“Don’t just stand by, do something,” says Gambling on Extinction director, Jakob Kneser

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Director, Jakob Kneser

Nearly three years ago I was leafing through the pages of a magazine when an article struck me. It was about elephants being killed by poachers in Chad, a country in Central Africa.

Not one or two elephants hunted by locals for meat – but about dozens at a time, brutally slaughtered by well-organized gangs with automatic rifles. They first shoot the babies so that their mothers, delirious with grief, give up their protection. Then they shoot them as well. Often the elephants are still alive when the poachers hack off their tusks, leaving the bleeding and dying animals behind.

I was shocked and appalled. I wanted to know more, so I made some enquiries and spoke to animal conservationists. I discovered that these weren’t isolated cases but that poaching was escalating throughout Africa. And I learned that these highly organized criminal gangs not only attack elephants but other endangered species like rhinos and tigers as well. I couldn’t believe that this was happening right here, right now.

I feel that this is just not acceptable.

We as human beings can’t let a bunch of unscrupulous criminals destroy the beauty of our earth because of their unbridled greed.

Governments need to take action instead of treating wildlife crime as a minor offense. But most importantly people need to know what’s going on, especially those living in Asia.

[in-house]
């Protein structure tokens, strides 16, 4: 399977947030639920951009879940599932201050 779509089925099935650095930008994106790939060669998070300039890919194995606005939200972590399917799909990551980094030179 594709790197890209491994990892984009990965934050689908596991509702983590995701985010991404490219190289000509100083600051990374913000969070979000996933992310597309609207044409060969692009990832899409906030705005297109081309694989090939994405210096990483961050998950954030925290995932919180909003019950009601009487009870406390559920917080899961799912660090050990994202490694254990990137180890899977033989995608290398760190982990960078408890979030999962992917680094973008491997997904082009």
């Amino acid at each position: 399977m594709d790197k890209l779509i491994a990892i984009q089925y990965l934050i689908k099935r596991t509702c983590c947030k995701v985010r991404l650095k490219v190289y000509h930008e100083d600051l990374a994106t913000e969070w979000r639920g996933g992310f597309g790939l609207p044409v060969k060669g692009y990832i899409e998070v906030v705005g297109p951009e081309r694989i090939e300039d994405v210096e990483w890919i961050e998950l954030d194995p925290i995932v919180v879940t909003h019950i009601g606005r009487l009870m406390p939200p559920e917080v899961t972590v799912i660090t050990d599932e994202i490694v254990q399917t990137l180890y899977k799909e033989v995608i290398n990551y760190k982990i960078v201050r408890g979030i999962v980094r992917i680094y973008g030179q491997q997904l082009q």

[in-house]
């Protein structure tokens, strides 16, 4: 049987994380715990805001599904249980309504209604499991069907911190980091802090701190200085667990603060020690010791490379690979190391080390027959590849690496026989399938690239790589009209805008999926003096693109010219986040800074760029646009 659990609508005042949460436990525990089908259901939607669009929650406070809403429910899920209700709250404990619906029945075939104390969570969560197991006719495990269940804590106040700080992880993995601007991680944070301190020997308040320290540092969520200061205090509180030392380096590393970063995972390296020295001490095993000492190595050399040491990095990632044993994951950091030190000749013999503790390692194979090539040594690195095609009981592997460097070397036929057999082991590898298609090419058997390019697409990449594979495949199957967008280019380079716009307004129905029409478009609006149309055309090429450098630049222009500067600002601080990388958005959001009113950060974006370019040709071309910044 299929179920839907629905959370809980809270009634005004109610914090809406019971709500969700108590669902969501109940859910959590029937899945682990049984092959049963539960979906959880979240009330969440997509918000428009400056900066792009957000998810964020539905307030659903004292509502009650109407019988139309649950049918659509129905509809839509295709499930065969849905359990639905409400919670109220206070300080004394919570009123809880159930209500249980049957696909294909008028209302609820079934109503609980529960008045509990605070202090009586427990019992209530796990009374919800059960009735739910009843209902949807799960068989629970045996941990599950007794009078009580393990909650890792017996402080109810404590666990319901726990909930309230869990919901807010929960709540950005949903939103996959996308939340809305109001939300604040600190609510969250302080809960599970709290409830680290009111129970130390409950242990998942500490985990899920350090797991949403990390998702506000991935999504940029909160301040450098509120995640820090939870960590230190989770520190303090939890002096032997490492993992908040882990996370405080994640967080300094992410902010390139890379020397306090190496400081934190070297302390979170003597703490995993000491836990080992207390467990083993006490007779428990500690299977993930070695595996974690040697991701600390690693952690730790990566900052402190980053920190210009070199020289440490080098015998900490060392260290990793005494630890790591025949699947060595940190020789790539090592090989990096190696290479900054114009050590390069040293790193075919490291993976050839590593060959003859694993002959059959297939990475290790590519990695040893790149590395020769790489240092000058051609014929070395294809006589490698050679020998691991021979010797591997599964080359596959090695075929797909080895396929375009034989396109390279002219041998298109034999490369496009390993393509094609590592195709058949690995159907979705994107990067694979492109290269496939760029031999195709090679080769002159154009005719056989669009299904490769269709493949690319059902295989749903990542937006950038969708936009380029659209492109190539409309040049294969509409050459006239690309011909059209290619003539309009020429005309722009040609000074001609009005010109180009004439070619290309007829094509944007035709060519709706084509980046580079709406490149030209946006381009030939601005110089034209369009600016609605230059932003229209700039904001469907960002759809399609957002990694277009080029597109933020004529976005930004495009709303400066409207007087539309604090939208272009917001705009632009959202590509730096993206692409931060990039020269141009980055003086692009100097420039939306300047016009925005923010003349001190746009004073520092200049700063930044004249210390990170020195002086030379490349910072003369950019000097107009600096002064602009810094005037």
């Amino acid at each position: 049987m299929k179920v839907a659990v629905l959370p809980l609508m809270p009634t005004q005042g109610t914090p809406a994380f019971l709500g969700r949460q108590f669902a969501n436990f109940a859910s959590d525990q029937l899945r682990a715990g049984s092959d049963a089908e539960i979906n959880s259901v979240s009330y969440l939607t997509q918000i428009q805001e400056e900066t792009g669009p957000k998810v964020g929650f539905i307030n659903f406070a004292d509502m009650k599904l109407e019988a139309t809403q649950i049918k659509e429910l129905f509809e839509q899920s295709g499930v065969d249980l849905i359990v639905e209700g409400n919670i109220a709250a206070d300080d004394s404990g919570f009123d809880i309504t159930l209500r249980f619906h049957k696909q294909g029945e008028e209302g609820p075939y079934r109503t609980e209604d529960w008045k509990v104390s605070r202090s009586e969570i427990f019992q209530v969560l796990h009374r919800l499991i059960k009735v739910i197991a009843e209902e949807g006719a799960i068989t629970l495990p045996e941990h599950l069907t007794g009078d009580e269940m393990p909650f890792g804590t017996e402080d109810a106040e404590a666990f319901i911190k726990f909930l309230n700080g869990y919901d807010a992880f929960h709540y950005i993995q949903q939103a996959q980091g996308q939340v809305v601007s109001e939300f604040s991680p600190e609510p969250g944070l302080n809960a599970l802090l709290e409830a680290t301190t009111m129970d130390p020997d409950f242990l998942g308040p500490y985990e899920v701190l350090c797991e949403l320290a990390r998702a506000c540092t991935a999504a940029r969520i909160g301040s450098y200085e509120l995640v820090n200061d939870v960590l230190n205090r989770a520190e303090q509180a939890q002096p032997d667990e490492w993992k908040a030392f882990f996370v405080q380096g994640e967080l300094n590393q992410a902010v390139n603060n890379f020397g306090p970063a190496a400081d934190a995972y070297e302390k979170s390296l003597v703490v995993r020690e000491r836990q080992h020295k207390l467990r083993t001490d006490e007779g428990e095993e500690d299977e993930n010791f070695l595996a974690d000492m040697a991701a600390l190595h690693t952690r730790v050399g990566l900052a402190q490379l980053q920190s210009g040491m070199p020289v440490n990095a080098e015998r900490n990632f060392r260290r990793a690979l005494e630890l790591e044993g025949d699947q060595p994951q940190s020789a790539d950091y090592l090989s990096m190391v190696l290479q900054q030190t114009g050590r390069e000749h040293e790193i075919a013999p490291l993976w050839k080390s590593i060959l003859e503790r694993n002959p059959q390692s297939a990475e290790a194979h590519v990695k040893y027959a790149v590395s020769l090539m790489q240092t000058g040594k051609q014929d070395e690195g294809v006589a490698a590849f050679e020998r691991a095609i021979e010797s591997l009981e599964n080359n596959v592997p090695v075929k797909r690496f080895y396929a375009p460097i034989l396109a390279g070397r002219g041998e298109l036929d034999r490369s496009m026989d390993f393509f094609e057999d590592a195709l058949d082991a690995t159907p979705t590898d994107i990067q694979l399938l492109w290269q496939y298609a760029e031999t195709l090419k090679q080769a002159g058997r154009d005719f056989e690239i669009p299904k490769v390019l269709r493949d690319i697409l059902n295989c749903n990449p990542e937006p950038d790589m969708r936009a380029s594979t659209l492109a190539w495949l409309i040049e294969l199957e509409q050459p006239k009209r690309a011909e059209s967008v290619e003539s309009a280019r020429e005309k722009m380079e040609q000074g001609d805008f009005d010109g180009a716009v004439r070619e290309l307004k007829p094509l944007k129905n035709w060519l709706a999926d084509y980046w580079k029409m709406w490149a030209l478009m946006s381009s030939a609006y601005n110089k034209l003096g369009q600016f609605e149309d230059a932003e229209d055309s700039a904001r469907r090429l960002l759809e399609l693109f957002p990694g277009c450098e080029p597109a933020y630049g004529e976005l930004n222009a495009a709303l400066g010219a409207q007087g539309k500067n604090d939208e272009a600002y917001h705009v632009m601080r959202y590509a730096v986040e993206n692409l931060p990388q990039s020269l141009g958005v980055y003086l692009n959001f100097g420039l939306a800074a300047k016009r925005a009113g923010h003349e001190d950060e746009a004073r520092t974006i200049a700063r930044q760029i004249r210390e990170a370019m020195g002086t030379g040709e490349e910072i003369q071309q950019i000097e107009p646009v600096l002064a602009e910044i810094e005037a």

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Rangers tend to poached rhino. In 2014, 1,215 rhinos were illegally killed in South Africa.

Elephant ivory and rhino horn are popular status symbols among affluent Asians.

Rhino horn has now surpassed the value of gold.

There is a dangerous myth among consumers that tusks and horns simply fall out, like human teeth. Consumers are not aware of the brutality involved in the harvesting of elephant tusks and rhino horn. They are also being duped into believing that rhino horn and tiger wine are potent and hold medicinal qualities.

As a documentary filmmaker I always try to make films that I feel are relevant and important. This subject is especially close to my heart.

I really, deeply feel that this film simply had to be made.

If this slaughter continues there won’t be any more rhinos or elephants left in the wild. All these beautiful creatures will be gone in a few years from now. Can you imagine a world without these majestic animals? What an incredibly sad and empty place this would be.

I know we can make a difference if we manage to show the terrible slaughter that is going on right now, if we uncover who is pulling the strings in this brutal war on nature. Let’s not just stand at the sidelines and do nothing while ruthless criminals and thoughtless greedy people who just want a new trinket, a rug or some faux aphrodisiacs are ruining our planet.

CLICK TO READ JAKOB’S BIO

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